We took a moment to banter about names, always one of our favorite parts. "Finally we can name a child Gideon!" I said. "Giddie! Such a great nickname!"
"You think Gideon Samuel sounds too Jewish," I accused, and he declined to comment.
"I still like Kenny," I mused.
"I still like Miranda for a girl."
I said this only as a prompt for his reminder: "A criminal defense attorney cannot name his daughter Miranda."
But I was worried. This child was so much younger than the others that he would be an only child by middle school. (I felt it was a boy.) Instead of food fights at dinnertime in the noisy kitchen, there'd be a poorly lit dining room heavy with the silence of impeccable manners. Instead of raucous Hanukkahs and crowds of mittened friends stomping into the front hall, there would be long winter weekends during which the pale fellow wandered quietly from room to room, turning the cold pages of coffee table art books while his elderly mother upstairs took a three-hour nap.
"I'm not sure this is a good idea," I said the next day. "I'm not sure I can do this again. I can't really picture this kid's childhood."
Donny, taken aback, nodded somberly, tactfully.
It was a weekend of hard rain and high wind. I sat at the kitchen table anguished by confusion and fear. The children were mystified by my sorrow. "Look! Look at Dad!" yelled Seth, fourteen. Below the kitchen bay window, on the brick patio behind the house, Donny, in the downpour, was wrestling with contraptions and wire.
"What on earth?" I said. "Run, help him. What is he trying to do?"
Eager to cheer me up, Donny had driven to a garden store and purchased a bird feeder. Now he was jerry-rigging it so that he could hoist it by wire ten feet above the patio to swing in midair beside the bay window where I miserably sat. Engineering is not one of Donny's strong points, nor is he happy when wet. I watched him struggle in the rain, drenched, calling out instructions to Seth as if they were sailors trying to turn a boat in a gale. It was the most loving gift, the most romantic thing I have ever seen.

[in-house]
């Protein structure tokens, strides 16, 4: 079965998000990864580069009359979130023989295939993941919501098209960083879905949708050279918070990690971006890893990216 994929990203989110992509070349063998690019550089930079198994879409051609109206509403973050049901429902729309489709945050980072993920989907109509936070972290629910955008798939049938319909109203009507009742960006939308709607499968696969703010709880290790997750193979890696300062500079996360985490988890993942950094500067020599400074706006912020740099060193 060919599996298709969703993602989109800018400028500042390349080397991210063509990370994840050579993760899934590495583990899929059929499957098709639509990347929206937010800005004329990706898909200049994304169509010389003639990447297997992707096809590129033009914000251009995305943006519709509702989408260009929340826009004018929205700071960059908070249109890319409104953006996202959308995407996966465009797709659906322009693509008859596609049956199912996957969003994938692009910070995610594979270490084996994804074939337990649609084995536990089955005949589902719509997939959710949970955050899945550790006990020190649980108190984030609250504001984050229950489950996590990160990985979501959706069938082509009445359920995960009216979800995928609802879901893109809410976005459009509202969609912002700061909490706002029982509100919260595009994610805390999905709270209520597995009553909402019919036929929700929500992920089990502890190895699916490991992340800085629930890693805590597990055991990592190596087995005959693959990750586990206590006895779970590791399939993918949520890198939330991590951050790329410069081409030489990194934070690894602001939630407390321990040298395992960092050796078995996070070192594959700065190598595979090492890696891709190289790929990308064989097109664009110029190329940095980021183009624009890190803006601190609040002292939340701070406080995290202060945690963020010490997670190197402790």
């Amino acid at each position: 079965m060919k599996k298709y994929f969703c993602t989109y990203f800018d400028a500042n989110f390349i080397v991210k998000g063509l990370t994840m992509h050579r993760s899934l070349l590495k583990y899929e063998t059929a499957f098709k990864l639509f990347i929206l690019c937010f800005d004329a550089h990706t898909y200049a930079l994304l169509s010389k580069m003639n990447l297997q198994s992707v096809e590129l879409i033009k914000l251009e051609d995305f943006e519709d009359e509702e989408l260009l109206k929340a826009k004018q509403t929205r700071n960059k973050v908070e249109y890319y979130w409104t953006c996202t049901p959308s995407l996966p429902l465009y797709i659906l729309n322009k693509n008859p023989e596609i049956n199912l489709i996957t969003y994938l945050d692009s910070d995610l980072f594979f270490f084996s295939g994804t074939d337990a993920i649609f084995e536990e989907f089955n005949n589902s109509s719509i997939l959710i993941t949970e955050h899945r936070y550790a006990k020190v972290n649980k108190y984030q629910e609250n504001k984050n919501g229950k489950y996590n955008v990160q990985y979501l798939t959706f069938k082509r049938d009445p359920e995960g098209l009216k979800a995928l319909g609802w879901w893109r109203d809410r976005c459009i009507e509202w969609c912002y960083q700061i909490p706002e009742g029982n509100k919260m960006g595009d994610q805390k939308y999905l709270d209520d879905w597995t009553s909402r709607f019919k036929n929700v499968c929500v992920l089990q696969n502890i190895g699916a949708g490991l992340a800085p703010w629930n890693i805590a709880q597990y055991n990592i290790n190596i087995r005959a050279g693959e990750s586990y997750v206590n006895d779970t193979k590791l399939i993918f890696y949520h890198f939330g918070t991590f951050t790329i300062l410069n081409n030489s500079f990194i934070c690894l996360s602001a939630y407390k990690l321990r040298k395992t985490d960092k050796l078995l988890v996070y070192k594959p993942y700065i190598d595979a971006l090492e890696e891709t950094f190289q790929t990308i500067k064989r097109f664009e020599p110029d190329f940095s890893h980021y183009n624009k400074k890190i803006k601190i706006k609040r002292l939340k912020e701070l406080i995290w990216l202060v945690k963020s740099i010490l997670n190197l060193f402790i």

The next day, I started to lose the pregnancy. I hurried to bed and elevated my feet. I called the doctor's office. I drank herbal teas and hugged a hot-water bottle. As I was losing the baby, I suddenly realized how much I wanted it, how much I wanted him. Far from a goofy and embarrassing situation to have conceived a child in my mid-forties, it now seemed brilliant, miraculous, one in a million. Gideon! I held my belly. "I'm sorry I said this would be too hard. Really I wanted you. I do want you. Please stay." But it was over.
I was overcome with grief and remorse. Why had I not welcomed the new life wholeheartedly from the first second of its delicate touching down? I'd been offered a gift beyond measure, and instead of rejoicing, I'd whined. I'd made wisecracks. Now I blamed myself. Five was a marvelous number of children to have! It was a prime number, too, and prime numbers were Seth's favorites! What had I thought was more important? What "data" had I thought it was urgent to collect, to weigh what kind of decision? Now it was too late.
Life was short - for the little zygote, life had been six weeks long. Life was short, and our family capacity was big: both Donny and I had started to make room for a fifth child. Again he longed to cheer me up, but he doubted that another bird feeder would do the trick. "Listen," he said one night as he punched socks into his overstuffed dresser drawer and I lay mournfully on my side in bed, my stack of books untouched, my lamp turned off. "If we really want another child, why don't we adopt one?"
Excerpted from No Biking in the House Without a Helmet by Melissa Fay Greene. Copyright © 2011 by Melissa Fay Greene. Excerpted by permission of Farrar, Straus & Giroux. All rights reserved. No part of this excerpt may be reproduced or reprinted without permission in writing from the publisher.
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No Man's Land
by Simon Tolkien
Inspired by the experiences of his grandfather, J. R. R. Tolkien, during World War I.
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